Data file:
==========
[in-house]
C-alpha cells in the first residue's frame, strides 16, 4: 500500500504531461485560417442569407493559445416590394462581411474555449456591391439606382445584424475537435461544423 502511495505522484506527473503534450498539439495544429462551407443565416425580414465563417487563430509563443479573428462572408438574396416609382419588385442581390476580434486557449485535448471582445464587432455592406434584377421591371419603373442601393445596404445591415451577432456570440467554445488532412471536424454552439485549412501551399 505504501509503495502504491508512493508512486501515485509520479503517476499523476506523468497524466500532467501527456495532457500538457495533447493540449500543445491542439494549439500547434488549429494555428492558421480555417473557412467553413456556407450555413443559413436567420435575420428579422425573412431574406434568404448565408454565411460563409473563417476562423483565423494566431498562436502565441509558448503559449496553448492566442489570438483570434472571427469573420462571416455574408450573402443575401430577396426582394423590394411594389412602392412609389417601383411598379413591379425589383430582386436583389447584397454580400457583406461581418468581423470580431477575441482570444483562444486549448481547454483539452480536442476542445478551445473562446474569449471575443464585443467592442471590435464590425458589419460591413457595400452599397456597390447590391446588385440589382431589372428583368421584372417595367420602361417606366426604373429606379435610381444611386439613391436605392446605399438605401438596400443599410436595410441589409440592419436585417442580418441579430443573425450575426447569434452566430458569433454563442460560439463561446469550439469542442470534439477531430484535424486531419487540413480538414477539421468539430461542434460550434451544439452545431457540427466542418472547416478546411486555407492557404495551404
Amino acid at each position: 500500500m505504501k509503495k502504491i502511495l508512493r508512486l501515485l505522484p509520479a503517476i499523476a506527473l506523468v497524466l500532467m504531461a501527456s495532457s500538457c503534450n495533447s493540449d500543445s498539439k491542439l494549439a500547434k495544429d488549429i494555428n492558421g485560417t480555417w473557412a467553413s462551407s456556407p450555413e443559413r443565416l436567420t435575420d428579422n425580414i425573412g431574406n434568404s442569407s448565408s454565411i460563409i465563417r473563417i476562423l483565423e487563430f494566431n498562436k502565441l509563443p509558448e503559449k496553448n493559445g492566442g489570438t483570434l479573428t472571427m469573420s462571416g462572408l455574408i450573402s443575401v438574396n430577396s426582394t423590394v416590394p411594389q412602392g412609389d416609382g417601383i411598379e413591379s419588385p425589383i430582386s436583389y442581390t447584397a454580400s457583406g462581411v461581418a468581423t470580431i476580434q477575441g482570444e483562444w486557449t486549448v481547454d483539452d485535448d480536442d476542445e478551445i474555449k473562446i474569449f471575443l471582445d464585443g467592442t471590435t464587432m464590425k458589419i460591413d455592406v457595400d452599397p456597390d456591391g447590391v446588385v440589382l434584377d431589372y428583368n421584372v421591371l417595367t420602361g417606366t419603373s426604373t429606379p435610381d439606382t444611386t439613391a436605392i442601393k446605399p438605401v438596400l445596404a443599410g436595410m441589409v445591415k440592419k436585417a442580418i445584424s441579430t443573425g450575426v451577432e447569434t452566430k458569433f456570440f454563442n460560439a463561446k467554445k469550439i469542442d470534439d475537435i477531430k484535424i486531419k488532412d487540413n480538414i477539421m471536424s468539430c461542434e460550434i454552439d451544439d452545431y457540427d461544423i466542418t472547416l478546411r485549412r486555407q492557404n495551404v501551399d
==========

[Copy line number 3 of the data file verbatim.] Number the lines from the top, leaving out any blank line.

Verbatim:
Amino acid at each position: 500500500m505504501k509503495k502504491i502511495l508512493r508512486l501515485l505522484p509520479a503517476i499523476a506527473l506523468v497524466l500532467m504531461a501527456s495532457s500538457c503534450n495533447s493540449d500543445s498539439k491542439l494549439a500547434k495544429d488549429i494555428n492558421g485560417t480555417w473557412a467553413s462551407s456556407p450555413e443559413r443565416l436567420t435575420d428579422n425580414i425573412g431574406n434568404s442569407s448565408s454565411i460563409i465563417r473563417i476562423l483565423e487563430f494566431n498562436k502565441l509563443p509558448e503559449k496553448n493559445g492566442g489570438t483570434l479573428t472571427m469573420s462571416g462572408l455574408i450573402s443575401v438574396n430577396s426582394t423590394v416590394p411594389q412602392g412609389d416609382g417601383i411598379e413591379s419588385p425589383i430582386s436583389y442581390t447584397a454580400s457583406g462581411v461581418a468581423t470580431i476580434q477575441g482570444e483562444w486557449t486549448v481547454d483539452d485535448d480536442d476542445e478551445i474555449k473562446i474569449f471575443l471582445d464585443g467592442t471590435t464587432m464590425k458589419i460591413d455592406v457595400d452599397p456597390d456591391g447590391v446588385v440589382l434584377d431589372y428583368n421584372v421591371l417595367t420602361g417606366t419603373s426604373t429606379p435610381d439606382t444611386t439613391a436605392i442601393k446605399p438605401v438596400l445596404a443599410g436595410m441589409v445591415k440592419k436585417a442580418i445584424s441579430t443573425g450575426v451577432e447569434t452566430k458569433f456570440f454563442n460560439a463561446k467554445k469550439i469542442d470534439d475537435i477531430k484535424i486531419k488532412d487540413n480538414i477539421m471536424s468539430c461542434e460550434i454552439d451544439d452545431y457540427d461544423i466542418t472547416l478546411r485549412r486555407q492557404n495551404v501551399d